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Monday, 3rd August 2009
Will a 0% credit card balance transfer solve my debt problems?
Heed this warning because once you move balances from an old credit card lender to a new credit card provider and you quickly fall into arrears then the new lender may not support you in any proposed Individual Voluntary Arrangement, IVA or Debt Management Program, DMP.
The reason is simple; as they have only just advanced the money as a new lender they require payment as per their agreed terms. Had you sought advice with your debts before moving to the new 0% balance transfer then the chances of your credit card company supporting any debt option would be much greater.
Without knowing the full picture it is just irresponsible for anyone to say, ‘move your credit card balance to a 0% lender to solve your debt problems’. You have been warned!
How can I check to see if I can afford the 0% credit card balance transfer?
Our free budget form will help you work this out.
80% of those that come to us for help with their money worries have not used a budget form, a key factor in their getting into unmanageable debt.
The DebtWizard budget form, which is free, not only helps you avoid getting into debt but if you are in debt already will quickly establish your position and predict how much your debt will increase over the next 5 years.
Still thinking of transfering to a 0% credit card?
If you still wish to transfer your credit card balance to another card provider at 0% interest ask yourself, ‘am I really going to get a good deal?’ In an increasingly competitive credit card market companies need to maintain their profits and they do this even with 0% balance transfers. Here, Mike Thomas head of debtwizard.com, explains the finer points of credit card deals and how to avoid the pitfalls.
The credit card balance transfer fee
This can be anywhere between 2% and 5%, and is often labeled an ‘admin fee’ and can be quite costly if you have a small balance which you intend to clear quickly, in which case you could consider going for a ‘short term no balance transfer fee’ deal. For large amounts it is important to have a long period on the 0% rate and then the balance transfer fee becomes less significant.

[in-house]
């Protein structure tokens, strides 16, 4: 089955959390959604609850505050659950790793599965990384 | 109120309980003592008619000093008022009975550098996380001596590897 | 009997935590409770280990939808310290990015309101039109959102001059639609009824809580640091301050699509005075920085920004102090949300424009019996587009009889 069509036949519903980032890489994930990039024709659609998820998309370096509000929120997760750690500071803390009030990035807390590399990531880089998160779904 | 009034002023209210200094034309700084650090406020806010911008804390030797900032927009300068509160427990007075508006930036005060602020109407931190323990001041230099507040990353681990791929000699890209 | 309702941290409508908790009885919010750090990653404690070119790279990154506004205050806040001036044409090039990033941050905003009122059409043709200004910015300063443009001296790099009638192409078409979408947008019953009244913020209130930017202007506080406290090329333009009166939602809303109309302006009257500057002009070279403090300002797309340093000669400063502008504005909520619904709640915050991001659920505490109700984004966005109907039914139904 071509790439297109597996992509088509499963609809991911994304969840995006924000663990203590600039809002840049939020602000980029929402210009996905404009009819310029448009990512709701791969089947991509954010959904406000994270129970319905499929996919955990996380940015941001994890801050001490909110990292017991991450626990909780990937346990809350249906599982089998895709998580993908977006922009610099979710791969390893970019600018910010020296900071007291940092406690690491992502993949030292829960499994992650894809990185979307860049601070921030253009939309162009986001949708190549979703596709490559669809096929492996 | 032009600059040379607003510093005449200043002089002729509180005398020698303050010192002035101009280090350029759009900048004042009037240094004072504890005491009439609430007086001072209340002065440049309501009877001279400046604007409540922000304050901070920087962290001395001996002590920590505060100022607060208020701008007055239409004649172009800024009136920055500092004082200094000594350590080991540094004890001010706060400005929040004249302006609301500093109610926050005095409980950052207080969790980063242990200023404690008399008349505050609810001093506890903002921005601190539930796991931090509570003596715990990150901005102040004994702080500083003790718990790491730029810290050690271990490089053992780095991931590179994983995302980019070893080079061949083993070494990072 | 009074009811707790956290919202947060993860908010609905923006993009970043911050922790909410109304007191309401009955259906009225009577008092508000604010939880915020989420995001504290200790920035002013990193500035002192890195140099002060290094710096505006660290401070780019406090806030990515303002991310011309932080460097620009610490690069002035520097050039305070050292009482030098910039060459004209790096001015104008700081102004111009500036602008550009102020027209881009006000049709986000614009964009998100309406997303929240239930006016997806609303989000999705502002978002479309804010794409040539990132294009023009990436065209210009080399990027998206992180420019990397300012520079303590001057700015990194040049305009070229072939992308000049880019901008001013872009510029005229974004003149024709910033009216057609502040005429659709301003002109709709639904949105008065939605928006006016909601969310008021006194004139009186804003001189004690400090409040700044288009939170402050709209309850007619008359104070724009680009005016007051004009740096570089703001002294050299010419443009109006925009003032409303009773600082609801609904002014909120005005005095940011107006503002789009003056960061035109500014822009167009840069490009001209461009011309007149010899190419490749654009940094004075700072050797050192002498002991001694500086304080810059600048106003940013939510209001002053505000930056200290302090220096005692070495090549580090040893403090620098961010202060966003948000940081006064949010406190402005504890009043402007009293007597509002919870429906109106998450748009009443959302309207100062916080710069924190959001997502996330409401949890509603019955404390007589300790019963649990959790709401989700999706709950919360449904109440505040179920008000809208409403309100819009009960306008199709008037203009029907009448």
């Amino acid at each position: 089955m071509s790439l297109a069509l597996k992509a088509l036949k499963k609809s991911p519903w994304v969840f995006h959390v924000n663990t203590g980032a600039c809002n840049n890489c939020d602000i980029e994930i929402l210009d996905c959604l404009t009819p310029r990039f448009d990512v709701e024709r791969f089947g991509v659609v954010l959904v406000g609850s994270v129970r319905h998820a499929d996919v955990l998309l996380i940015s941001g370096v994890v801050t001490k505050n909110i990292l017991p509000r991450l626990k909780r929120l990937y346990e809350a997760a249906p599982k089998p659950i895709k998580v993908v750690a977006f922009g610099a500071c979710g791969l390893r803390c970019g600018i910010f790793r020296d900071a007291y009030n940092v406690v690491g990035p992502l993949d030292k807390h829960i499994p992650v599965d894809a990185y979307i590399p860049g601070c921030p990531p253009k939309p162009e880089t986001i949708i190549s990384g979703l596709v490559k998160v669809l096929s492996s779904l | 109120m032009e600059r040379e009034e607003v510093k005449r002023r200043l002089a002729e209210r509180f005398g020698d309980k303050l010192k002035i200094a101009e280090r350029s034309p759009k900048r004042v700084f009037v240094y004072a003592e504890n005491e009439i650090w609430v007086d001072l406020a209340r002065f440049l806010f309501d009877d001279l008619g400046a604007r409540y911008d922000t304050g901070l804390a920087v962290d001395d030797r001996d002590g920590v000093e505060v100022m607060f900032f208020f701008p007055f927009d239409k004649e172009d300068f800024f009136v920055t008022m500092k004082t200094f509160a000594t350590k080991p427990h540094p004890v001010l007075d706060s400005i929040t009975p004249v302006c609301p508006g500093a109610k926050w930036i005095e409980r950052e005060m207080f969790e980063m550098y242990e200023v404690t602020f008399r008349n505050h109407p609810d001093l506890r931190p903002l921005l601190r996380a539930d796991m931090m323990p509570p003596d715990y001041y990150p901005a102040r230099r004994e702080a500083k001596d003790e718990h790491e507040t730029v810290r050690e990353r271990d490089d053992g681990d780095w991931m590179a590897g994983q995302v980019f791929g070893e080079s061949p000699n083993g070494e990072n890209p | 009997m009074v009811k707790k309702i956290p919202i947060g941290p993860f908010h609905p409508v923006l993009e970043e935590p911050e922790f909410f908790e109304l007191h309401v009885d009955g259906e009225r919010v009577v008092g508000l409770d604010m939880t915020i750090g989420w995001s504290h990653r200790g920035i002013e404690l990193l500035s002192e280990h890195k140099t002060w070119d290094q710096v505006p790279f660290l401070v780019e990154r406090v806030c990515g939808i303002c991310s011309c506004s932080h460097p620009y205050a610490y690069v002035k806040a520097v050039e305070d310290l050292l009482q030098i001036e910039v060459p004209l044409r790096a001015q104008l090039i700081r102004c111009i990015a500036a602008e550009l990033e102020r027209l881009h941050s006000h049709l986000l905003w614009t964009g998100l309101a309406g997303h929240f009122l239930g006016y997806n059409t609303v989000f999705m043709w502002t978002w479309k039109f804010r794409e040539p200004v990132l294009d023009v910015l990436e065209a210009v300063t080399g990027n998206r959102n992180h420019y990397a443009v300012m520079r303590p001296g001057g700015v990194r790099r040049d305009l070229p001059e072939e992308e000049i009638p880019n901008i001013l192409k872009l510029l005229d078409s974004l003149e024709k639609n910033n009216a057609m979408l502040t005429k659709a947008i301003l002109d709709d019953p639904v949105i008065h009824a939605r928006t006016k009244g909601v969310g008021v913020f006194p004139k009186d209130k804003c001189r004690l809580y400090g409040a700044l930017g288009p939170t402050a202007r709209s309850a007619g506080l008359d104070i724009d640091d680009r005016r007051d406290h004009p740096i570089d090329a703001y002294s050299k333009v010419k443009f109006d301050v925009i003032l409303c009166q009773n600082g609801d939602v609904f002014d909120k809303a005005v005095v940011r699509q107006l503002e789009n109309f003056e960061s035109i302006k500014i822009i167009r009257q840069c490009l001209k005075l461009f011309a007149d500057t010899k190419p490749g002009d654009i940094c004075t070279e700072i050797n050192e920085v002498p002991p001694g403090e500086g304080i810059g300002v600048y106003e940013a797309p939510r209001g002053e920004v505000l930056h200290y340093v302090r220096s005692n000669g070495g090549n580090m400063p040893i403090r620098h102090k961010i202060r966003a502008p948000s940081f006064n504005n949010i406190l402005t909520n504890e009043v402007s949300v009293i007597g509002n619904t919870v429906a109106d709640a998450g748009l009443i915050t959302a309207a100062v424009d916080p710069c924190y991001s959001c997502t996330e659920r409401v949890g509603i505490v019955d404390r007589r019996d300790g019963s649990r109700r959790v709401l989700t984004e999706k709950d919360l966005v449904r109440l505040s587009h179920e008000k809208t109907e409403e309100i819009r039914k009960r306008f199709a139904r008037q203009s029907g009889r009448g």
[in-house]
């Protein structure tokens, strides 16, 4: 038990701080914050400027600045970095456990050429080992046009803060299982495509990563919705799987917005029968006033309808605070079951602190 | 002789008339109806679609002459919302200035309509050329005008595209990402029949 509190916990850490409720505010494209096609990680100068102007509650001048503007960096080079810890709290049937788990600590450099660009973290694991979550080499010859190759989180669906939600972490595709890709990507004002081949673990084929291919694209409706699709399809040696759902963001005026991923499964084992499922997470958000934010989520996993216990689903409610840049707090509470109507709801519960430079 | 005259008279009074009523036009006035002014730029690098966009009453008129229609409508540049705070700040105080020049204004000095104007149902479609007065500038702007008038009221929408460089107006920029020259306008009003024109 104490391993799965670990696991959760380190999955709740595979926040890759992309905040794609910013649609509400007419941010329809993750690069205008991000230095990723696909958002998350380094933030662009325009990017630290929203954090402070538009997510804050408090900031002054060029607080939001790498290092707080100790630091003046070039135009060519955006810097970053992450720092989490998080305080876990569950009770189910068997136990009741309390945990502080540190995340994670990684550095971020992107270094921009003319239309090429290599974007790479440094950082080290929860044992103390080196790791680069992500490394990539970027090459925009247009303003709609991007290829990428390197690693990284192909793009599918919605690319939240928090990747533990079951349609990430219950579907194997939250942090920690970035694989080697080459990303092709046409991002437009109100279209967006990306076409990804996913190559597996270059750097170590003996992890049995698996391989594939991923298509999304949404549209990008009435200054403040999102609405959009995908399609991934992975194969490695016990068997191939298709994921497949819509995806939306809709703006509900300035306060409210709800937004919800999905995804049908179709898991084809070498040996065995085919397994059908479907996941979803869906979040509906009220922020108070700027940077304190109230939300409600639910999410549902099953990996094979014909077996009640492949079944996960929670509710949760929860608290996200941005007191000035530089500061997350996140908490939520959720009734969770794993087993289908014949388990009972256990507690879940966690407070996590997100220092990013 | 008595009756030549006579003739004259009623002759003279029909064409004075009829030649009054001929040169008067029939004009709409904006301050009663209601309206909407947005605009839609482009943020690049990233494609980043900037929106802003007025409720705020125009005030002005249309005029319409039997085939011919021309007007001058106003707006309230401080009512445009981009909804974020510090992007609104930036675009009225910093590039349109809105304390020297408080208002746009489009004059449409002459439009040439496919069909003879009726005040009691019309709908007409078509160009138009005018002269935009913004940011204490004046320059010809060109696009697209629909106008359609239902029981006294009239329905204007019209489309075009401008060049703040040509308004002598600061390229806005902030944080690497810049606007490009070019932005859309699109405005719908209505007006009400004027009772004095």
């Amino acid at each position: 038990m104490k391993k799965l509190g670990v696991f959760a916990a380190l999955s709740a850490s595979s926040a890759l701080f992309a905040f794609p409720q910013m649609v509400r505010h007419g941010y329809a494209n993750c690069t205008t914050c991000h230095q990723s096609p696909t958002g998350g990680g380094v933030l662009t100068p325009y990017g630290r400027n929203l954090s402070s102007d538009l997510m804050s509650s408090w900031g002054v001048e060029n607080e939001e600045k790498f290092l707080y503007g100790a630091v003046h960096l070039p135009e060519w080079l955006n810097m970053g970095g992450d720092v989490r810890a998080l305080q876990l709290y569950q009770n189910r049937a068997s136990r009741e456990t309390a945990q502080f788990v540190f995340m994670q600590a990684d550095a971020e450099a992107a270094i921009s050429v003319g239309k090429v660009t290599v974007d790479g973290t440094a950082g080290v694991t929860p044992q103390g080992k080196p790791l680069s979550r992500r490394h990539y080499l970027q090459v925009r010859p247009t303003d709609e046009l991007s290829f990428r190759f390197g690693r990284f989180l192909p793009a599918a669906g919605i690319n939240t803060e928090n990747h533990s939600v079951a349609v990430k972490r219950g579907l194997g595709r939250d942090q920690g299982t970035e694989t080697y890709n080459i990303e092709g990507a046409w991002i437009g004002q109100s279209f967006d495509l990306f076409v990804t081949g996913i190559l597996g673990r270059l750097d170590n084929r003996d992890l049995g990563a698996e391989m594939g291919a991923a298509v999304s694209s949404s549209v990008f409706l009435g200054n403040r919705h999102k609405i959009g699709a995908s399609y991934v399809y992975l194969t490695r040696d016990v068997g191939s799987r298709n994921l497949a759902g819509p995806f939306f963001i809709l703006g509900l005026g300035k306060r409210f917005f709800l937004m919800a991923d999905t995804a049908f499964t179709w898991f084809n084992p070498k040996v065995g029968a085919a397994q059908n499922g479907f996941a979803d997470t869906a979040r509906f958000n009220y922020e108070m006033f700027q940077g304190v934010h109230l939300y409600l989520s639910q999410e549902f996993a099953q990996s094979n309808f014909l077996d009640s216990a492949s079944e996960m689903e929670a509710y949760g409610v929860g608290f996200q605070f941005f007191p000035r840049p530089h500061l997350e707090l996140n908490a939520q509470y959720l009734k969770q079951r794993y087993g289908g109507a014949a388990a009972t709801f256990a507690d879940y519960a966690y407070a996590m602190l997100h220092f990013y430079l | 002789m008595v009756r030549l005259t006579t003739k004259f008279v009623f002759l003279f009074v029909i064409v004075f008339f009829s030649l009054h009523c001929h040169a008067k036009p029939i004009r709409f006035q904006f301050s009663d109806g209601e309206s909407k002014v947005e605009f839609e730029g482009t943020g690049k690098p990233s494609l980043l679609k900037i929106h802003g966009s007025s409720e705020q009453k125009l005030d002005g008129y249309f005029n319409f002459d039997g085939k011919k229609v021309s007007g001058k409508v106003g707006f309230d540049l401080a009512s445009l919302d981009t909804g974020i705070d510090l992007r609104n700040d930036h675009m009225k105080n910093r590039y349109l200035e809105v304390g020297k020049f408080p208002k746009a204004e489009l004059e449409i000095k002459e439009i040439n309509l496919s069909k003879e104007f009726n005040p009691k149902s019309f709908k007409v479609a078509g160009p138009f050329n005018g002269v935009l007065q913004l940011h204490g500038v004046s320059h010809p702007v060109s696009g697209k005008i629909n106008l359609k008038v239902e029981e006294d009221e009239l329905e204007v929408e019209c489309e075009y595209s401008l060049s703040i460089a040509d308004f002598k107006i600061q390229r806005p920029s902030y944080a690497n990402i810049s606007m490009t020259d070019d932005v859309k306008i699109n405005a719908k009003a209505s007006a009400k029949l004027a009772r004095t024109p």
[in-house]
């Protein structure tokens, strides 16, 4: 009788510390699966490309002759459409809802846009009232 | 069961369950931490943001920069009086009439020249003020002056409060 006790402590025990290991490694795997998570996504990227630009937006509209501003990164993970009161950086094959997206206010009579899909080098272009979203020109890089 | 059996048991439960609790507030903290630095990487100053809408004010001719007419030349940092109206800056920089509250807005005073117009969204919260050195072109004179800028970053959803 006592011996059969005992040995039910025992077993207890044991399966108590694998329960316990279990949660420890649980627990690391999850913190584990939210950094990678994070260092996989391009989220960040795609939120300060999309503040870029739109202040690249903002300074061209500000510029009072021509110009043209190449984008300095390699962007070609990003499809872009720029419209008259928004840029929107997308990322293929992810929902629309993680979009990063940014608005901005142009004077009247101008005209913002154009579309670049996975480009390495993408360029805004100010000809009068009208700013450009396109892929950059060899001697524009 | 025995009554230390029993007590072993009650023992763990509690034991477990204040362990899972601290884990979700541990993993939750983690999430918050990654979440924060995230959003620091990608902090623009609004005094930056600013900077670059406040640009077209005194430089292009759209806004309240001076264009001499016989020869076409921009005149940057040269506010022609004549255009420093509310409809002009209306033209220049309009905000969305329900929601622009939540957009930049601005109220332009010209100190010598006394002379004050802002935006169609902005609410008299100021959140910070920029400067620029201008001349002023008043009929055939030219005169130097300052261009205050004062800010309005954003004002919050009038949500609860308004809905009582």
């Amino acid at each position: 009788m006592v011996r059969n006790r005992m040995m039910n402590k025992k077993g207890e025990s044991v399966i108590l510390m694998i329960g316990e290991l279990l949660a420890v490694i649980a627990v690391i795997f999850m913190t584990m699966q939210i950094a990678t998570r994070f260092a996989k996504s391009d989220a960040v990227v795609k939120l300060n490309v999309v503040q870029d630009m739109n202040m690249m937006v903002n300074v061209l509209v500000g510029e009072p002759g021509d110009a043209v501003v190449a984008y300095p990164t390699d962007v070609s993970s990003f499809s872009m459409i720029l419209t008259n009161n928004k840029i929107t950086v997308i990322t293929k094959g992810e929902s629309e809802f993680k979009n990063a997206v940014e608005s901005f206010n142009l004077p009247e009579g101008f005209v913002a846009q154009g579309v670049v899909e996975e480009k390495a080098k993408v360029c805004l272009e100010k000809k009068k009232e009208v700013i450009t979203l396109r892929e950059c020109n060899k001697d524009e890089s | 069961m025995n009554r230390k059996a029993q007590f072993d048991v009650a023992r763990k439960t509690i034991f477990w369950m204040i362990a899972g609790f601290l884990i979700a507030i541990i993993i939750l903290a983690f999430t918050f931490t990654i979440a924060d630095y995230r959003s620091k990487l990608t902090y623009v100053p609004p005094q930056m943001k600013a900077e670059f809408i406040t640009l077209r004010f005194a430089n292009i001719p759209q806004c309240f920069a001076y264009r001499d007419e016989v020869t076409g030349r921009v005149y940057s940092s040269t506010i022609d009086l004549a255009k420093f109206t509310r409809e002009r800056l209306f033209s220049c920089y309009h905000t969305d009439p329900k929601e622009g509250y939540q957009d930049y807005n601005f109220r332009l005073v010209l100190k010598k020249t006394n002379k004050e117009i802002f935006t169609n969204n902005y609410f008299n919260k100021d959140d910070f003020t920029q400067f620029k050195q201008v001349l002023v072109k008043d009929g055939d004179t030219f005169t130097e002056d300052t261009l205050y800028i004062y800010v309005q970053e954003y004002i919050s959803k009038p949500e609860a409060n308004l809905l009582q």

The cash advance on a credit card
This is an expensive way of getting cash as some companies will charge very high rates of interest. Remember, this debt will be added to the end of what has to be repaid on the balance transfer. If you think you are paying 0% interest on this cash advance then think again. This cash withdrawal could attract in excess of 26% interest and is usually repaid once you have cleared the balance you previously transferred.
The Holiday/Foreign transaction on a credit card
Credit card providers earn millions in foreign transactions so it is no wonder they view these dealings with glee!
You could be charged between 2.75% and 2.9% on every transaction made abroad and in some cases, in addition, a cash withdrawal fee, together totaling 5.75% or more.
To avoid these extra charges use a zero interest rated credit card which allows free use abroad and free withdrawals.
Why you must make that first payment on the balance transfer deal
You need to set up a direct debit with the credit card company to pay at least the minimum amount in time to make your first payment. If they delay it, and it is in their interest to do so, and it does not get paid then you will be charged the £12 fee for late payment as well as the balance transfer fee - 3% on £6,000 - £180! You could also find that the special introductory offer has been withdrawn.
Not all credit card companies operate in this way but I have had a number of clients caught out by this technique and they have also ended up paying interest on the balance before they can arrange another card provider. To avoid this happening and for peace of mind, consider making the first payment manually, in plenty of time.
Advantages of using a credit card
Paying for one item over £100 with plastic offers the benefit of extra consumer protection, in addition to those legally required by section 75 of the Consumer Credit Act. For example if you do not receive the goods you ordered or the firm goes bust then in theory the credit card company will reimburse you.
Section 75 of the CCA makes the card company liable (along with the seller of goods or services) in case of breach of contract.
During the interest-free or low-interest period, aim to reduce the balance as much as possible and don’t use the card for new purchases. Alternatively, if you have the cash to clear the balance in full then why not put this into a high interest ISA until the deal ends? You could then make a profit. If you are unable to clear all the balance, consider taking out a loan at a far lower interest rate than the normal charge on the credit card and you could clear your debt more quickly.
Avoid multiple applications for credit as you will end up leaving ‘credit footprints’ on your credit file (they stay on your record for a year) which future lenders will see. This can make a lender wary as they may consider you to be desperate for money or think that fraudulent applications are being made. Either of these will have a detrimental affect on your credit rating.
If you want to protect your file be sure to make it clear to any lender you approach that you only want a quotation, and this will not leave a ‘footprint’ on your credit report.
Finally, make a note of when the introductory offer ends as missing this date could be costly!
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